Read the first four paragraphs of this:
Forget the rest, forget that its about ‘creative writing’, just answer that question.
Bruce Schneier among other, myself included, have asked questions like that. Are you ‘paranoid’ enough to be in the security business?
One of my colleagues, Rob Slade yes *that* Rob Slade when he is teaching in Toronto, usually asks me to come along to talk for an hour to his students about “The CISSP Experience“.
The first thing I ask the class is if there are any active or ex-military or law enforcement people present. To date there never have been, and to be honest it leaves me with a bit of a “Bah Humbug!” feeling when the class is really a company stuffing its IT department through the course and exam “for the numbers”. Rob has some cynical comments to add but don’t forget for him it’s a days work and a days pay.
I’m also hit on for a variety of reasons by kids (even postgraduates) who “want to break into” — yes that’s the words they use, ironic isn’t it? — the security business. I suppose because the press makes it look more glamorous than just being a programmer or sysadmin. I keep telling them that its experience that counts, not certifications; too many, especially those from Asia, seem to think that a certification is badge that gets you work. Not so. Mind you, locally the recruiters cant seem to tell what makes InfoSec different from IT. But that’s a subject for another time.
And hence the opening lines to Holly’s blog.
No, Holly, you’re not alone; many true security professionals, be it Infosec, military or law enforcement, think like that.
- What is the ‘attack surface‘?
- What are the potential threats? How to rate them?
- How can I position myself to minimise the effect of an attack?
- What is the ‘recovery mode’ (aka: line of retreat)?
If you can’t do this, then you shouldn’t be in “Security”. Continue reading “Paid to be paranoid”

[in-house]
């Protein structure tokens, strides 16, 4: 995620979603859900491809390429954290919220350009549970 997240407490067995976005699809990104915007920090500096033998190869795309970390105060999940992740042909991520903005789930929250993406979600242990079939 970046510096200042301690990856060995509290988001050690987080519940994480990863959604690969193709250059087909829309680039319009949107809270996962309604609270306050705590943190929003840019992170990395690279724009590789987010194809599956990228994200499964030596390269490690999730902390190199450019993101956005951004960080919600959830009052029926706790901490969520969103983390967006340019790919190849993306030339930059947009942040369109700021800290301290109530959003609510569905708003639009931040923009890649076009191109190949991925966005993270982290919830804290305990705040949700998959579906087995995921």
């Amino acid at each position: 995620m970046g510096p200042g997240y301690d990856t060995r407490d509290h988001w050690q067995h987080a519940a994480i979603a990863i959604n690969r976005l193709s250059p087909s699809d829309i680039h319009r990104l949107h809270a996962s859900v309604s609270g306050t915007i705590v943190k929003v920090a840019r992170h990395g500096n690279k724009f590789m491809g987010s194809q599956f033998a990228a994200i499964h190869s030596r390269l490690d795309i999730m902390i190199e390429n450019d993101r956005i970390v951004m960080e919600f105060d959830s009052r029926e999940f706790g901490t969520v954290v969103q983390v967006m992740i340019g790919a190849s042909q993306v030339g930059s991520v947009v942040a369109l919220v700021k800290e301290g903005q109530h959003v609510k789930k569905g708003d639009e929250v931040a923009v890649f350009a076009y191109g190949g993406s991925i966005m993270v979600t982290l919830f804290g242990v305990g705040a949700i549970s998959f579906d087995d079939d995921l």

I hope somebody’s thinking seriously about the implications of this:
Israel has already seen some consequences of soldiers with cellphones.
Here in Toronto we have a law against driving and using a hand-held cell phone. I note that researchers are reporting that even hands-free pones are distracting enough to be a major risk. never the less, I have stood back fro the kerb at an uptown intersection and seen drivers turn against the lights and narrowly miss pedestrians because they were on the phone. The drivers, that is. (I’m still on the look out for pedestrians using phones and being oblivious to their surroundings causing accidents.) Perhaps I need to use my own phone and make videos of this and upload the to YouTube 🙂
So I’m very cynical about the use of distracting technology in the battlefield. Use of the smartphones ‘in barracks’ is one thing; using them in the field is another.
There seems to be a big mental hole here.
The idea of a coms system that has a central control or the cell/tower model is inherently vulnerable; no less so than GPS if you think about it, and probably more so; you don’t need a rocket launch and EMP capability to take out cell phone towers and the phone system.
But the kind of Wifi system that allows the nodes to mesh and forward and heal (WiMax) is just the kind of thing the cell phone companies don’t want.
WiMax – http://www.open-mesh.com/ – may assume an internet backbone
connecting the various meshes, but in a battlefield scenario the local mesh would be adequate. Its simply uses different “smartphones” and software. Maybe there is a back haul WAN, maybe it can download satellite or surveillance images or the front-line commanders.
But OTS cellphones … I can see too many high risk scenarios in a military setting.
And while on that subject …
“Consult Human Resources when making disaster recovery plans”
Every DR plan I’ve seen has failed to take into account human factors.
The most basic of which is that if there is any one of a large number of disaster scenarios, how are staff going to get in to the DR site?
So: here we are in Toronto and the DR site is in Arizona …
what sort of disaster will take out Toronto and let all the staff here track down to Arizona in order to run the IT services to support the customers in, guess where?
Right: Toronto Continue reading Why don’t companies apply more risk analysis – Part 2